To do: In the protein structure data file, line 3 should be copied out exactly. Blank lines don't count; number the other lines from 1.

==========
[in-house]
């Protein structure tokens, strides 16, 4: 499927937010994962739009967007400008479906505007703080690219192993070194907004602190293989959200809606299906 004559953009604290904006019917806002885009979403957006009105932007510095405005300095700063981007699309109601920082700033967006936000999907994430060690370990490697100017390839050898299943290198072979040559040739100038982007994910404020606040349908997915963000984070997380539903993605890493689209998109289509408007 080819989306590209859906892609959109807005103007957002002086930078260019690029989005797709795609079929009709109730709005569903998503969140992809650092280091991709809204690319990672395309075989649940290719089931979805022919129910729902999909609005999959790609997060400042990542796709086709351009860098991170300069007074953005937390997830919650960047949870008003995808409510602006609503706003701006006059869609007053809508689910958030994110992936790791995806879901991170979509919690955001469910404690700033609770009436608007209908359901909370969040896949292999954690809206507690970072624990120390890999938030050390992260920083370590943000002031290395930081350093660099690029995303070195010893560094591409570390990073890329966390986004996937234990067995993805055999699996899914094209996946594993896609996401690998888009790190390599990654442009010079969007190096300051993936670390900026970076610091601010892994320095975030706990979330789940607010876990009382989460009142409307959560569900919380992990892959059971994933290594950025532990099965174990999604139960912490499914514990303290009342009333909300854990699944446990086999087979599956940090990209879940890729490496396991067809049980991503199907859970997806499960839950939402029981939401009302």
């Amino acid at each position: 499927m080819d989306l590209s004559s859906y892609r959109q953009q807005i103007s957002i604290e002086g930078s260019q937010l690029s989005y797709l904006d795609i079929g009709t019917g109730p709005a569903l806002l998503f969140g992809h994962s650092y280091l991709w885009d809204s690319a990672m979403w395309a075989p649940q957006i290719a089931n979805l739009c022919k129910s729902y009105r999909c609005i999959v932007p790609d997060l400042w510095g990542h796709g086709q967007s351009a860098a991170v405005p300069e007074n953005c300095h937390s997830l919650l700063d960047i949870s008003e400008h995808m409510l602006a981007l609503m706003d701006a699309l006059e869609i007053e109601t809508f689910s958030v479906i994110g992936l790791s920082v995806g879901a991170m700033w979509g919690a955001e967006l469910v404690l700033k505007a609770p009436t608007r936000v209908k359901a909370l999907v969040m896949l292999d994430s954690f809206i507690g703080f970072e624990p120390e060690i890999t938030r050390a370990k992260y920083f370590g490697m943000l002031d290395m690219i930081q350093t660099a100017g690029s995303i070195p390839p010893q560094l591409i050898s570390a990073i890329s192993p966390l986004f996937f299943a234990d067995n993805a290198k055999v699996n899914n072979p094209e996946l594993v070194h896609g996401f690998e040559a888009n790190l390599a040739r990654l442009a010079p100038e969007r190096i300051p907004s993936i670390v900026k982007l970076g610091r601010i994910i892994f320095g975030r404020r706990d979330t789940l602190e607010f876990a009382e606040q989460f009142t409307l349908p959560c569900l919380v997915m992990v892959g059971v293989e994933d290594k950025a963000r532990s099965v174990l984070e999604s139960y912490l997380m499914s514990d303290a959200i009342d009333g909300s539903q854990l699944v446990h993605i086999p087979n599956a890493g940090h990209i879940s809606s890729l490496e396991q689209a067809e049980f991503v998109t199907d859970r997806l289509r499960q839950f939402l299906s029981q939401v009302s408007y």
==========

């Amino acid at each position: 499927m080819d989306l590209s004559s859906y892609r959109q953009q807005i103007s957002i604290e002086g930078s260019q937010l690029s989005y797709l904006d795609i079929g009709t019917g109730p709005a569903l806002l998503f969140g992809h994962s650092y280091l991709w885009d809204s690319a990672m979403w395309a075989p649940q957006i290719a089931n979805l739009c022919k129910s729902y009105r999909c609005i999959v932007p790609d997060l400042w510095g990542h796709g086709q967007s351009a860098a991170v405005p300069e007074n953005c300095h937390s997830l919650l700063d960047i949870s008003e400008h995808m409510l602006a981007l609503m706003d701006a699309l006059e869609i007053e109601t809508f689910s958030v479906i994110g992936l790791s920082v995806g879901a991170m700033w979509g919690a955001e967006l469910v404690l700033k505007a609770p009436t608007r936000v209908k359901a909370l999907v969040m896949l292999d994430s954690f809206i507690g703080f970072e624990p120390e060690i890999t938030r050390a370990k992260y920083f370590g490697m943000l002031d290395m690219i930081q350093t660099a100017g690029s995303i070195p390839p010893q560094l591409i050898s570390a990073i890329s192993p966390l986004f996937f299943a234990d067995n993805a290198k055999v699996n899914n072979p094209e996946l594993v070194h896609g996401f690998e040559a888009n790190l390599a040739r990654l442009a010079p100038e969007r190096i300051p907004s993936i670390v900026k982007l970076g610091r601010i994910i892994f320095g975030r404020r706990d979330t789940l602190e607010f876990a009382e606040q989460f009142t409307l349908p959560c569900l919380v997915m992990v892959g059971v293989e994933d290594k950025a963000r532990s099965v174990l984070e999604s139960y912490l997380m499914s514990d303290a959200i009342d009333g909300s539903q854990l699944v446990h993605i086999p087979n599956a890493g940090h990209i879940s809606s890729l490496e396991q689209a067809e049980f991503v998109t199907d859970r997806l289509r499960q839950f939402l299906s029981q939401v009302s408007y």